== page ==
Megan had done enough to hang onto 20th place, her first World Championships top-20, with Cat in 26th and Charlotte in 53rd on a very demanding day in the forest for everyone.
Turning to the Men’s race – which had already started in the final hour of the Women’s action – the and the course would play havoc with everyone; though at least the rain had abated. The early pace-setting was done by Matt Doyle of Australia. Making his World Championships debut, Doyle would hold the lead for an hour, before first being bettered by Krepsta of Lithuania, before the 2012 champion and home favourite Edgars Bertuks came into the lead, the first man to break 37-minutes. And begin to bring the times closer to the predicted inning time of 33-minutes.
Alasdair McLeod was the first British man into the forest with, but had a tough start to the course, struggling in the first half. He settled after the 6th control, but it was too little too late, and the damaged had been done. He pushed well for the second half, but it was far from what Ali had hoped for. He was not the only one though, with numerous favourites making errors, so many in fact that we cannot list them all here; it seems unlikely that any runner at the Middle could claim they ran a perfect race.
Behind Ali, his teammate Ralph Street was on for a fantastic run. Like so many others, he made an early mistake on the first control. After this, however, he was completely clean. Losing nearly 2-minutes on the 1st control, he was running at a similar rate to the medallists for the remainder of his course, and would eventually finish 13th, a mere 1.58 down on the gold. It is a fantastic confirmation for Ralph that he is now amongst the best in the world, and on his day, he is capable of a top-10 and even more.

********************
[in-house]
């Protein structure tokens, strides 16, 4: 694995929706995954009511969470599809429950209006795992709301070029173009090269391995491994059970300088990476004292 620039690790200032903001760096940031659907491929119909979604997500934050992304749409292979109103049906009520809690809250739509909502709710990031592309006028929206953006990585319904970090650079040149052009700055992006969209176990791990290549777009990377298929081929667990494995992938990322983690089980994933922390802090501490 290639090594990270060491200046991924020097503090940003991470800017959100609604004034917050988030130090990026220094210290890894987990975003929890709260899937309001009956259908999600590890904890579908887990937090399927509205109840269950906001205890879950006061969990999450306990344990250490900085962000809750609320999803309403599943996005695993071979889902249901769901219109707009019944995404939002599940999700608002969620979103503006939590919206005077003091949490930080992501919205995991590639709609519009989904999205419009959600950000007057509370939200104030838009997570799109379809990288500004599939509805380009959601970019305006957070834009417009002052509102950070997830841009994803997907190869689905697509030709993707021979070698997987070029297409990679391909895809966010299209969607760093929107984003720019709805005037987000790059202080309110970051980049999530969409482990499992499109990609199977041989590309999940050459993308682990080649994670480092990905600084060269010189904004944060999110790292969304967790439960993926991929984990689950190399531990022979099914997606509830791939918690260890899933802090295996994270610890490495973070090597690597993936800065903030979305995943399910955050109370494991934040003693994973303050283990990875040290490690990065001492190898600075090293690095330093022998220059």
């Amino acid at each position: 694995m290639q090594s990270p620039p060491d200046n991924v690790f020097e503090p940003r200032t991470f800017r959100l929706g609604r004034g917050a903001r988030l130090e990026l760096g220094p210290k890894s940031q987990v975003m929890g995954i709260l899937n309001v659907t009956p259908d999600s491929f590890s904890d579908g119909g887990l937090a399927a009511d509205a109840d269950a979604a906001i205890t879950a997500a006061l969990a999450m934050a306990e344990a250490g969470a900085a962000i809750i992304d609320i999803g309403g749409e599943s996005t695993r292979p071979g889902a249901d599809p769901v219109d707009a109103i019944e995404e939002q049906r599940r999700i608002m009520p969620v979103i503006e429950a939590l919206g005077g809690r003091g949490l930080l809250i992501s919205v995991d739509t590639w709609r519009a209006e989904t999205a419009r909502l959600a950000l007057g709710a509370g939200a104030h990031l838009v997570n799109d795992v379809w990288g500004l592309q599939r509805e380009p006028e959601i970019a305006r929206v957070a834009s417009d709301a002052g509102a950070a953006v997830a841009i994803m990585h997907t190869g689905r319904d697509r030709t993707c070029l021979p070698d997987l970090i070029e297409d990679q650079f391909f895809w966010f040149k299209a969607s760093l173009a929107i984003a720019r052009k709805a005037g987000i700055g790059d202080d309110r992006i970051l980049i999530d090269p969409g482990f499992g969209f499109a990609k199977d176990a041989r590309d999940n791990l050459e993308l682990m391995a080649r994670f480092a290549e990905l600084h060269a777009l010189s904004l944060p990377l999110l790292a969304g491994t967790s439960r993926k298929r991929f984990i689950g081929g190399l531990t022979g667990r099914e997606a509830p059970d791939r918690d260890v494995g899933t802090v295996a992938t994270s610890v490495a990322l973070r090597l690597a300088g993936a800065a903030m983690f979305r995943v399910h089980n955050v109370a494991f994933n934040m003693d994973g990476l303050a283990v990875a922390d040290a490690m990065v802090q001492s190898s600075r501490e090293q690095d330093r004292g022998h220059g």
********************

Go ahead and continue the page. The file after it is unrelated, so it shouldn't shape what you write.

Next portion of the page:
In the fight for gold, it was even more thrilling than the Women’s race. For a long time, it looked like last year’s silver medallist, Oleksandr Kratov of Ukraine would take home a gold medal that has proved elusive to him. Arguably the best technical orienteer in the world, he was holding leading splits throughout, but would just fall short in the final loop after the other runners accelerated in the final kilometre. Big favourite Olav Lundanes would throw his gold medal chance in the vague reedbeds which had cost so many others – including last year’s bronze medallist Fabia Hertner of Switzerland. Hertner’s teammates though had no such issues. Mattias Kyburz made early errors but caught Hertner and the two flew around the second half, and after being behind Krativ, beat the Ukrainian by 16 seconds in the finish. It would get even tighter from there, with Kyburz compatriot Florian Howald backing up his European Champs medal, flowing through the terrain and pipping Kyburz by 9 seconds. Behind him though, the final two starters were on his tail. Eskil Kinneberg avoided the mistakes of Lundanes and by the 2nd TV split at control 12, had taken the lead. He would hold it from here to the finish, kicking on and holding his form to take 14 seconds out of Howald, who suffered in the final 400 metres. Despite early mistakes for Sprint Distance champion Daniel Hubmann, he posted solid splits throughout and surged through in the final kilometre to take the silver medal, just beating Howald by 8 seconds but it wasn’t enough to deny Kinneberg his first individual World title at senior level.
1 Natalia Gemperle Russian Federation 32:02
2 Marika Teini Finland 33:32 +1:30
3 Isia Basset France 33:56 +1:54
20 Megan Carter Davies Great Britain 36:58 +4:56
26 Catherine Taylor Great Britain 38:15 +6:13
53 Charlotte Watson Great Britain 44:58 +12:56
1 Eskil Kinneberg Norway 32:59 0:00
2 Daniel Hubmann Switzerland 33:05 +0:06
3 Florian Howald Switzerland 33:13 +0:14
13 Ralph Street Great Britain 34:57 +1:58
52 Alasdair McLeod Great Britain 42:01 +9:02
The racing will get back underway on Thursday with the Men's and Women's Forest Relays. Well done to all our athletes today!
Report by William Gardner